If you’re going to create a magic system, and it’s based on a finite group of elements at least derived from the classical elements, it’s a safe bet they’re going to end up in a circle.
For the setting I’m hammering into shape around this game (because I’m a strong proponent of setting and mechanics being interpenetrated, if not built into one another), there’s a Magic Pentacle that has five elements in it. There’s a “standard” pentacle that everyone can default to, with the four Western elements plus “ether” to serve as a meta-element allowing for what I’m very technically calling “pure magic stuff”. As has been alluded to earlier, though, this will be a customizable framework, with characters able to build what are known as iconoclastic schools of magic — substituting one or more bespoke elements for slots in the pentacle.
Nobody has more than five, so the trick to conceptualizing your praxis, as it’s called in-setting, is distilling everything your magic can do down to five concepts that interact. They don’t have to cover everything; if you’re a necromancer, you can pick elements that deal only with death and entropy, consciously limiting yourself from performing a wide array of magical feats, but defining your specialty the way you want. (I’m playing with the idea of balancing the limitation of not being able to call upon the entire panoply of sorcery with an offensive bonus, based on the idea that it helps to know the elements that are being used against you to properly defend yourself from a spell, and so fringe schools are viable competitors with the standardized model; that said, Ether remains the catch-all magical school, so mainstream magicians aren’t easy pickings for some opportunistic rival with a quirky praxis.)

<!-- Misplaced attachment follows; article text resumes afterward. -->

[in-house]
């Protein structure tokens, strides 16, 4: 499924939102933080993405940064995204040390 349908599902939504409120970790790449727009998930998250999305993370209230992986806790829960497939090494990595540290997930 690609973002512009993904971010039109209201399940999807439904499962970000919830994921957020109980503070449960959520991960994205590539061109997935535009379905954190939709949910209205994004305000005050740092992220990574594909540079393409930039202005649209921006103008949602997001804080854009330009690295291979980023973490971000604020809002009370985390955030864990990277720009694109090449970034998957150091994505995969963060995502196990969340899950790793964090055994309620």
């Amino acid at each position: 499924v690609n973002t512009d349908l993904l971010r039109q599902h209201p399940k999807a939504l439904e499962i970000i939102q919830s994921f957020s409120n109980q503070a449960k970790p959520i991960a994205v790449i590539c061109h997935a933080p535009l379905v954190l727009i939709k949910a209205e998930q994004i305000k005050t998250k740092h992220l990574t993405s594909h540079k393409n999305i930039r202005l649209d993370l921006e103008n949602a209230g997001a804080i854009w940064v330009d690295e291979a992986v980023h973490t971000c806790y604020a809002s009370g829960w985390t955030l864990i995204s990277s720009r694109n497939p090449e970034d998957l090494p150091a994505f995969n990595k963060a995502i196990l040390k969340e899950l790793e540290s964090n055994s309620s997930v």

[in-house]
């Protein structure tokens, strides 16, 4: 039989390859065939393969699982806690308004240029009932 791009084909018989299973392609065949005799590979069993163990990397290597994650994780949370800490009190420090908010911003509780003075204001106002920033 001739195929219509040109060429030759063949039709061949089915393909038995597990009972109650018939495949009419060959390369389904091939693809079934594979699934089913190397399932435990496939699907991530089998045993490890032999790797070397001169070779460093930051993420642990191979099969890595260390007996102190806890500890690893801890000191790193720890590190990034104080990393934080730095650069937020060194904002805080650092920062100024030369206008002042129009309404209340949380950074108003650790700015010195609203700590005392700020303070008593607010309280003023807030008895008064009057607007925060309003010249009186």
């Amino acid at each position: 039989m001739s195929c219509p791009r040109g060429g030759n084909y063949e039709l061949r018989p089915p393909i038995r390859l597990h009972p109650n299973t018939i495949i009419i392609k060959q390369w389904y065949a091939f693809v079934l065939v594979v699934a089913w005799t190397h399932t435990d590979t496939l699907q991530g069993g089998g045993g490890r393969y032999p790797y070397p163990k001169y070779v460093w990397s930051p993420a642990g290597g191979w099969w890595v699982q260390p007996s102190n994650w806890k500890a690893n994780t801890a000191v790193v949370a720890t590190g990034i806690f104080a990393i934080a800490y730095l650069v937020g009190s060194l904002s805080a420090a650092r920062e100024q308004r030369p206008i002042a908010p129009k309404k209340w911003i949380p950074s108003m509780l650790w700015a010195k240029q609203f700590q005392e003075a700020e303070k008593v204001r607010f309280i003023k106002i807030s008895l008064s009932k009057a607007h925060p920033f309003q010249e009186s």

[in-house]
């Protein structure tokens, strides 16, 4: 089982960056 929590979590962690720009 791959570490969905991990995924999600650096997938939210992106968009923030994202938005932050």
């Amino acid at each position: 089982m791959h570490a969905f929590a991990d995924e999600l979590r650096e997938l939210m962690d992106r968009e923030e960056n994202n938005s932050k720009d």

This combines with the keyword system in interesting ways: I can actually picture a series of concentric circular trait frameworks radiating out from the magic circle in the center. The next layer perhaps contains attributes – I only have three right now, but that creates an interesting possiblity. Namely, perhaps that ring is like a dial, and you can spin your attributes to line up with attributes (probably not at whim, since that would serve no purpose). One of the ways magic is often used in a game situation is to enhance one’s innate abilities, but there should be some cost in doing so, since you’re basically getting free quantifiable effect out of the synergy that casting a spell by itself wouldn’t give you.
To illustrate: my magician casts a Fire spell; I have no invested dice [see previous blog post], so I roll all four dF and add my Fire trait rating. If I’m enhancing my social attribute, though, by using Fire magic to appear more vibrant and energetic, then I would perhaps spend an action to line up my attribute wheel so Social is aligned with Fire, roll the dice for the spell, and get the total of both added to the roll. It seems to make sense, but it utterly crushes the difficulty scale as previously envisioned, and it makes personal-effect spells capable of a significantly higher amount of effect than throwing up a purely magical construct, which is weird and counter-intuitive. But I’m also pondering ways that that might make sense in the game fiction, and it does seem to lend itself to a tone of larger-than-life individual heroism than fits what I want to do. We’ll put a pin in that for later.
The other wheel that we have to deal with are the descriptive keywords; you pick a certain number of traits that define who and what you are in the world. Some of them are personality traits, like Passionate, Stoic, or Empathic, which deliver mechanical benefits to actions in line with their nature; others plug you into the game world, such as rank in an organization or having a special lineage. Put together, they convey a simple concept for the character that should ideally be intelligible to everyone in-game as well as around the table. When your character is described as an “Arrogant Aegyptos Thaumaturge” or “Impulsive Flame-Born Myrmidon,” those phrases will have defined meanings based on their components. Part of the advancement mechanism involves earning new descriptors, of course, so the Thaumaturge might be faced with the decision of whether to join the Council of Sages or become an Archon, or the Myrmidon might work toward the level of Aristos, becoming Renegade due to a twist of fate. Again, it’s possible one might be able to align these with the underlying layers of traits, bringing several different facets of the character to bear on a given task for great effect. An invested trait would not be eligible to align, I think, because it seems broken to allow both the standing benefit of an invested die to combine with a potentially huge die roll; then again, perhaps the opposite could be true, and the limitation is that you can only align traits that have dice invested, which requires several actions and in-game setup. Something to ponder.